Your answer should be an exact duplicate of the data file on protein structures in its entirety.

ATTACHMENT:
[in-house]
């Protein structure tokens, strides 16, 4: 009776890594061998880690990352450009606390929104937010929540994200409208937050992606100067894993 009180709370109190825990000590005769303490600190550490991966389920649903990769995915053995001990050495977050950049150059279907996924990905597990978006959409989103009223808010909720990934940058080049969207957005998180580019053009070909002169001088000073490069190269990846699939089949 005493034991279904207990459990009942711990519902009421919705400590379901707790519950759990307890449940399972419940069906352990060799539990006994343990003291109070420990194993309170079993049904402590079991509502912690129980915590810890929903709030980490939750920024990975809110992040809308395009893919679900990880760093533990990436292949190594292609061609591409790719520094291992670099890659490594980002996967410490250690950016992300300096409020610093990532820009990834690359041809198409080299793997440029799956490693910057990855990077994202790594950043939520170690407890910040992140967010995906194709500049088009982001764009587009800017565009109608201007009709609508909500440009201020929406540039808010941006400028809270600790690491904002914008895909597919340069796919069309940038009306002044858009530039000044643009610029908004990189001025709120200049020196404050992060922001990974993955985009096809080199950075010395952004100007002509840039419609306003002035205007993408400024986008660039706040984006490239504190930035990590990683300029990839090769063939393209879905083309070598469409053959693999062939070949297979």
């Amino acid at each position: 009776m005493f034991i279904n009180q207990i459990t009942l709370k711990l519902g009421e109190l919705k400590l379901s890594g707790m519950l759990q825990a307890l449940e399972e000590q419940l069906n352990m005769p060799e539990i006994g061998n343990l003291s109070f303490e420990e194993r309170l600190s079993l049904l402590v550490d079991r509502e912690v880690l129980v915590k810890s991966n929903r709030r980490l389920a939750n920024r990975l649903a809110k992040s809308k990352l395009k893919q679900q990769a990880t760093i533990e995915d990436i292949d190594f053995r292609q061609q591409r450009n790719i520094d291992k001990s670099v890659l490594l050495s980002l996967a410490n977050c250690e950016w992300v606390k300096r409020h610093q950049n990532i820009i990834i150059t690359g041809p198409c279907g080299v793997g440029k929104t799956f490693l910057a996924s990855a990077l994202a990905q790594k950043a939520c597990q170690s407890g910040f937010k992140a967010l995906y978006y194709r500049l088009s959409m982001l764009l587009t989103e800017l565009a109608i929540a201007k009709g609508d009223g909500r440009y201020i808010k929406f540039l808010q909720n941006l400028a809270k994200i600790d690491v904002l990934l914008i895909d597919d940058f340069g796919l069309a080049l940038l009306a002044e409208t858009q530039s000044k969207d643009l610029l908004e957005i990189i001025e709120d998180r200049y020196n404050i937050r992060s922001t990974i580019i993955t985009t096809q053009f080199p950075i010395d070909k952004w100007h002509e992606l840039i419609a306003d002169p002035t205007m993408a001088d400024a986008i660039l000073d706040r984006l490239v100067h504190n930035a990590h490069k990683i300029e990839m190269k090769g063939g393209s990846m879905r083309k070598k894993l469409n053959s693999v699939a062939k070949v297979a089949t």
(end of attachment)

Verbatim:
[in-house]
């Protein structure tokens, strides 16, 4: 009776890594061998880690990352450009606390929104937010929540994200409208937050992606100067894993 009180709370109190825990000590005769303490600190550490991966389920649903990769995915053995001990050495977050950049150059279907996924990905597990978006959409989103009223808010909720990934940058080049969207957005998180580019053009070909002169001088000073490069190269990846699939089949 005493034991279904207990459990009942711990519902009421919705400590379901707790519950759990307890449940399972419940069906352990060799539990006994343990003291109070420990194993309170079993049904402590079991509502912690129980915590810890929903709030980490939750920024990975809110992040809308395009893919679900990880760093533990990436292949190594292609061609591409790719520094291992670099890659490594980002996967410490250690950016992300300096409020610093990532820009990834690359041809198409080299793997440029799956490693910057990855990077994202790594950043939520170690407890910040992140967010995906194709500049088009982001764009587009800017565009109608201007009709609508909500440009201020929406540039808010941006400028809270600790690491904002914008895909597919340069796919069309940038009306002044858009530039000044643009610029908004990189001025709120200049020196404050992060922001990974993955985009096809080199950075010395952004100007002509840039419609306003002035205007993408400024986008660039706040984006490239504190930035990590990683300029990839090769063939393209879905083309070598469409053959693999062939070949297979």
């Amino acid at each position: 009776m005493f034991i279904n009180q207990i459990t009942l709370k711990l519902g009421e109190l919705k400590l379901s890594g707790m519950l759990q825990a307890l449940e399972e000590q419940l069906n352990m005769p060799e539990i006994g061998n343990l003291s109070f303490e420990e194993r309170l600190s079993l049904l402590v550490d079991r509502e912690v880690l129980v915590k810890s991966n929903r709030r980490l389920a939750n920024r990975l649903a809110k992040s809308k990352l395009k893919q679900q990769a990880t760093i533990e995915d990436i292949d190594f053995r292609q061609q591409r450009n790719i520094d291992k001990s670099v890659l490594l050495s980002l996967a410490n977050c250690e950016w992300v606390k300096r409020h610093q950049n990532i820009i990834i150059t690359g041809p198409c279907g080299v793997g440029k929104t799956f490693l910057a996924s990855a990077l994202a990905q790594k950043a939520c597990q170690s407890g910040f937010k992140a967010l995906y978006y194709r500049l088009s959409m982001l764009l587009t989103e800017l565009a109608i929540a201007k009709g609508d009223g909500r440009y201020i808010k929406f540039l808010q909720n941006l400028a809270k994200i600790d690491v904002l990934l914008i895909d597919d940058f340069g796919l069309a080049l940038l009306a002044e409208t858009q530039s000044k969207d643009l610029l908004e957005i990189i001025e709120d998180r200049y020196n404050i937050r992060s922001t990974i580019i993955t985009t096809q053009f080199p950075i010395d070909k952004w100007h002509e992606l840039i419609a306003d002169p002035t205007m993408a001088d400024a986008i660039l000073d706040r984006l490239v100067h504190n930035a990590h490069k990683i300029e990839m190269k090769g063939g393209s990846m879905r083309k070598k894993l469409n053959s693999v699939a062939k070949v297979a089949t």